Stocks, commodities climb as economic confidence lifts
Factory surveys in the United States and Europe had boasted the best readings of the year so far on Monday and a six-month high for Japanese stocks in Tokyo [.T] overnight had followed a record close for the tech-heavy U.S. Nasdaq. [.N]
European markets started with Germany’s Dax .GDAXI nudging its highest level of the year as the closely-watch Ifo sentiment survey beat expectations a day after purchasing manager numbers had done the same.
The region’s mining firms .SXPP were the standout performers though as they hit a 14-month top as zinc surged to a five-year peak and iron ore reached its highest since mid-2014, all of which should pick up the pulse of inflation globally.
“We are seeing a pick up of economic activity against the backdrop of only one central bank — the Fed — that is likely to tighten policy and that is supporting asset markets,” said CMC Markets senior analyst Michael Hewson.
In the foreign exchange markets, the dollar .DXY took a breather having reached its highest since early February against other top currencies as traders continued to add to the bets on a December U.S. interest rate rise <0#FF:>. [/FRX]
China’s yuan CHH=D3 went the other way, hitting its lowest since ‘offshore’ trading was introduced in 2010 as Beijing nudged down official rates again [CNY=PBOC].
It traded as soft as 6.7882 yuan per dollar. The currency’s fall of more than 1.5 percent since the end of September has prompted renewed suspicion of a possible extended slide in the yuan, even though officials have reiterated their expectations for a stable currency.
But the weakness has revived memories of a shock yuan devaluation last August and another rapid depreciation early this year – falls that triggered a bout of global market turmoil.
But analysts pointed out that during this round of yuan weakness, global risk sentiment was holding up.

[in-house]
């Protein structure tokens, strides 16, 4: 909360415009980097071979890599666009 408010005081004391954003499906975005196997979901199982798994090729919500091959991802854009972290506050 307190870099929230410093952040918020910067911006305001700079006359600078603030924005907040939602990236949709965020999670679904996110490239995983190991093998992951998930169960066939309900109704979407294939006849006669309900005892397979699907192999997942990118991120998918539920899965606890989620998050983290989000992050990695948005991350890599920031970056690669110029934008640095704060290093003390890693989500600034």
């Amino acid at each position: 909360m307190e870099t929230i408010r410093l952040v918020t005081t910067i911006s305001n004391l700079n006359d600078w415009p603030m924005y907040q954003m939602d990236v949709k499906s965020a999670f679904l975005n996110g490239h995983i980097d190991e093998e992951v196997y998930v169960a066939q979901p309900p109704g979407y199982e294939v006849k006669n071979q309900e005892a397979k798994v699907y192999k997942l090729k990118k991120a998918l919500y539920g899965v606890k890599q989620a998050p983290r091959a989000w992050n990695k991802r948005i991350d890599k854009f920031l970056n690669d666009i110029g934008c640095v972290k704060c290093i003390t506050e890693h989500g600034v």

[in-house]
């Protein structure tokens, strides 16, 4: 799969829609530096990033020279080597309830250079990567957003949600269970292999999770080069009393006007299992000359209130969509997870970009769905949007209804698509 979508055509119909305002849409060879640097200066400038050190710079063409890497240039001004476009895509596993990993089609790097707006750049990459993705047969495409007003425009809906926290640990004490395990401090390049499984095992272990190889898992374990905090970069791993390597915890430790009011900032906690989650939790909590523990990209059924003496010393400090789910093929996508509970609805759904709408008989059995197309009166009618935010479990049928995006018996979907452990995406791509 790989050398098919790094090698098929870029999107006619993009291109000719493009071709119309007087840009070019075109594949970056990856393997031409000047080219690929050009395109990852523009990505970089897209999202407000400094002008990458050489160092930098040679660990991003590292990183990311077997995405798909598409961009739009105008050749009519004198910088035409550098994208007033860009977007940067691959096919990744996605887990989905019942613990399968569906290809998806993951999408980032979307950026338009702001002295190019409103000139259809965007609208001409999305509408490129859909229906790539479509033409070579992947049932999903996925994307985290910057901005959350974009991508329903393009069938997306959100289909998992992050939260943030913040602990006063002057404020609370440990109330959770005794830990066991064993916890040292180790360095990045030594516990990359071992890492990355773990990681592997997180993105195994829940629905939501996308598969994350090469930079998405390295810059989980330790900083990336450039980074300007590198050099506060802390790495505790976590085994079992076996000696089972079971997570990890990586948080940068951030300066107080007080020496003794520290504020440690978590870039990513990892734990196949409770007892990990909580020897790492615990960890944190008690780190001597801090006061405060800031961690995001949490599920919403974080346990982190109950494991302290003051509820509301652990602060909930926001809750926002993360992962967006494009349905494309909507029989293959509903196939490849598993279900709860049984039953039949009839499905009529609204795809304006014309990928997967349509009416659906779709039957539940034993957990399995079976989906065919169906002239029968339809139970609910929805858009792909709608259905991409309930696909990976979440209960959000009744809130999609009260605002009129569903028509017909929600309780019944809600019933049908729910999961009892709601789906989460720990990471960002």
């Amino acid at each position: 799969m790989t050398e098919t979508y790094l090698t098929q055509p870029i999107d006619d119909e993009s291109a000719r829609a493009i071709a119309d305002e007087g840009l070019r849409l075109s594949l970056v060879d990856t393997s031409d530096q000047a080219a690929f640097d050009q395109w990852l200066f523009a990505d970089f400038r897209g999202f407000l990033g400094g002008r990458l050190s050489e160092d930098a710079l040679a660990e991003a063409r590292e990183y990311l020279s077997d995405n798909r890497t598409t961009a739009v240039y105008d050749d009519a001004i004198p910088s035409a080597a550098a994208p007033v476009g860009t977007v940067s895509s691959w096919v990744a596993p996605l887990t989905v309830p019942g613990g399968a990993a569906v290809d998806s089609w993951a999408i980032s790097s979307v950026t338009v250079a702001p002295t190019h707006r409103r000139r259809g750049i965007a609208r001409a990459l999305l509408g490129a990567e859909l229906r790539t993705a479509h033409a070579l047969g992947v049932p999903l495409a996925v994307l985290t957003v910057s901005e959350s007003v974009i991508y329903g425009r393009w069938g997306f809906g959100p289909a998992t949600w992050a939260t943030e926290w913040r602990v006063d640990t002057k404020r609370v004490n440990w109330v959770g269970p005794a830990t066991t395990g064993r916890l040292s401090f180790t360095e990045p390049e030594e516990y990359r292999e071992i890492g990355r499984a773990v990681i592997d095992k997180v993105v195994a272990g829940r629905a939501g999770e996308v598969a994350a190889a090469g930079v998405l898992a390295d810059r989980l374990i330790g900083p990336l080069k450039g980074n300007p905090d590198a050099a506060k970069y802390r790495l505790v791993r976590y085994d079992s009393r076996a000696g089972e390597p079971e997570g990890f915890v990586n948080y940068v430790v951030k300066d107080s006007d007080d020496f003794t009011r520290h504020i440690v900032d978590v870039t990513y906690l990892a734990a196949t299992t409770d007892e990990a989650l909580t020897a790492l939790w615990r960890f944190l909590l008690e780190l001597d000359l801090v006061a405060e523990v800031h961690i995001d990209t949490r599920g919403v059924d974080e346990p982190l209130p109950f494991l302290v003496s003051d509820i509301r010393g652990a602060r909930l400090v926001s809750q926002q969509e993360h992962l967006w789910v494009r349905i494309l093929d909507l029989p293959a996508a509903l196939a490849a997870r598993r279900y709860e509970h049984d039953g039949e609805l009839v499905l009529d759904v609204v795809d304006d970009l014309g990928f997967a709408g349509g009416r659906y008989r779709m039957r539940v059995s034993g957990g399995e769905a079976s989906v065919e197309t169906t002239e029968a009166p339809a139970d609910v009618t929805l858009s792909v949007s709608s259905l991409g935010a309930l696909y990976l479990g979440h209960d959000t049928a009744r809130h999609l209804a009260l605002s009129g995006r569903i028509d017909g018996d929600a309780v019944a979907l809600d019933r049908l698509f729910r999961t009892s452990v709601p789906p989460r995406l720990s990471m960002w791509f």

“That highlights the extent to which dollar gains are unlikely to be as extended as they were (in the past),” said BNP Paribas currency strategist Sam Lynton-Brown, in London.
The cheer around the mining sector increased as a production update pushed up London-listed giant Anglo American’s shares (AAL.L) up over 3 percent to take their gains this year to almost 270 percent.
The staggering rise has made Anglo the top performing stock on Europe’s STOXX 600 this year.
In Asia, Japan’s Nikkei .N225 rose 0.7 percent to levels last seen in April as a softening yen burnished the outlook for the country’s exporters. Australian stocks added 0.6 percent and Taiwan.TWII 0.7 percent.
Wall Street had taken encouragement from upbeat corporate results. Over one third of U.S. companies have now reported and 80 percent have beaten market expectations.
Merger and acquisition activity added extra fizz in the wake of AT&T Inc’s (T.N) $85.4 billion bid for Time Warner Inc (TWX.N), though the deal seemed destined to face stringent scrutiny from regulators.
In commodities, oil prices dipped on news of the impending restart of Britain’s Buzzard oilfield and Iraq’s wish to be exempted from OPEC production cuts.
Brent LCOc1 was down 9 cents at $51.37 a barrel, while U.S. crude CLc1 also lost 2 cents to $50.50.
But going the other way were metals with zinc shining and Chinese iron ore futures reaching their highest since August 2014.
Coal prices also reached new peaks after weeks of gains, a prop for the Australian dollar AUD=D4as the two commodities are the country’s biggest export earners.
Another mover was the Canadian dollar which rebounded from a seven-month low after Bank of Canada Governor Stephen Poloz said the decision on whether to cut interest rates again was not one to take lightly.
The comments countered recent speculation about an imminent easing and nudged the U.S. dollar down to C$1.3333 CAD=D4 from a peak at C$1.3398. –Reuters